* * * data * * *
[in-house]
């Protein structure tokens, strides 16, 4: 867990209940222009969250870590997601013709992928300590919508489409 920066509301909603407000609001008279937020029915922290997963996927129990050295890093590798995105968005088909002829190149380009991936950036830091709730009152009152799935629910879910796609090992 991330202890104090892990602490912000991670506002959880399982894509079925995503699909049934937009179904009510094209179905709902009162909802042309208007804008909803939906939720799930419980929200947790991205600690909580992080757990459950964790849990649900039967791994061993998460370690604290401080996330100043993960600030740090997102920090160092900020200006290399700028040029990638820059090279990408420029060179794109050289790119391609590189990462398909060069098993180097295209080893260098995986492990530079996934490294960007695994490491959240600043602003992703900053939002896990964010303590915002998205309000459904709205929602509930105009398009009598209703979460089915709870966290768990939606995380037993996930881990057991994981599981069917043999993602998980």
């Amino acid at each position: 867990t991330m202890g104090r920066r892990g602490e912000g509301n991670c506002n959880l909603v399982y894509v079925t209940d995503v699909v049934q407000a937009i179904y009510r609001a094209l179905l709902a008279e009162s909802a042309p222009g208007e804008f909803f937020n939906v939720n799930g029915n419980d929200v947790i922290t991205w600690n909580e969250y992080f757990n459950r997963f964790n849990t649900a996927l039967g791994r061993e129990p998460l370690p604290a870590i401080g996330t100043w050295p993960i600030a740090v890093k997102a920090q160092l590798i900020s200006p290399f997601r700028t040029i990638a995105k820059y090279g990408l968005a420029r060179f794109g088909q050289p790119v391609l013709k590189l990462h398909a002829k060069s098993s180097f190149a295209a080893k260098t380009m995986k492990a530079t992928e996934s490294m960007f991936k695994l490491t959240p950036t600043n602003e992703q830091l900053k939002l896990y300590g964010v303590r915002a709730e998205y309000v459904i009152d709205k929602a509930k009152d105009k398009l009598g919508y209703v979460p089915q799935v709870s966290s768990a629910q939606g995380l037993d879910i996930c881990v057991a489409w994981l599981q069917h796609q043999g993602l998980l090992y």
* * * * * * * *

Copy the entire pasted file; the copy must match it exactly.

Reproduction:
[in-house]
């Protein structure tokens, strides 16, 4: 867990209940222009969250870590997601013709992928300590919508489409 920066509301909603407000609001008279937020029915922290997963996927129990050295890093590798995105968005088909002829190149380009991936950036830091709730009152009152799935629910879910796609090992 991330202890104090892990602490912000991670506002959880399982894509079925995503699909049934937009179904009510094209179905709902009162909802042309208007804008909803939906939720799930419980929200947790991205600690909580992080757990459950964790849990649900039967791994061993998460370690604290401080996330100043993960600030740090997102920090160092900020200006290399700028040029990638820059090279990408420029060179794109050289790119391609590189990462398909060069098993180097295209080893260098995986492990530079996934490294960007695994490491959240600043602003992703900053939002896990964010303590915002998205309000459904709205929602509930105009398009009598209703979460089915709870966290768990939606995380037993996930881990057991994981599981069917043999993602998980």
């Amino acid at each position: 867990t991330m202890g104090r920066r892990g602490e912000g509301n991670c506002n959880l909603v399982y894509v079925t209940d995503v699909v049934q407000a937009i179904y009510r609001a094209l179905l709902a008279e009162s909802a042309p222009g208007e804008f909803f937020n939906v939720n799930g029915n419980d929200v947790i922290t991205w600690n909580e969250y992080f757990n459950r997963f964790n849990t649900a996927l039967g791994r061993e129990p998460l370690p604290a870590i401080g996330t100043w050295p993960i600030a740090v890093k997102a920090q160092l590798i900020s200006p290399f997601r700028t040029i990638a995105k820059y090279g990408l968005a420029r060179f794109g088909q050289p790119v391609l013709k590189l990462h398909a002829k060069s098993s180097f190149a295209a080893k260098t380009m995986k492990a530079t992928e996934s490294m960007f991936k695994l490491t959240p950036t600043n602003e992703q830091l900053k939002l896990y300590g964010v303590r915002a709730e998205y309000v459904i009152d709205k929602a509930k009152d105009k398009l009598g919508y209703v979460p089915q799935v709870s966290s768990a629910q939606g995380l037993d879910i996930c881990v057991a489409w994981l599981q069917h796609q043999g993602l998980l090992y």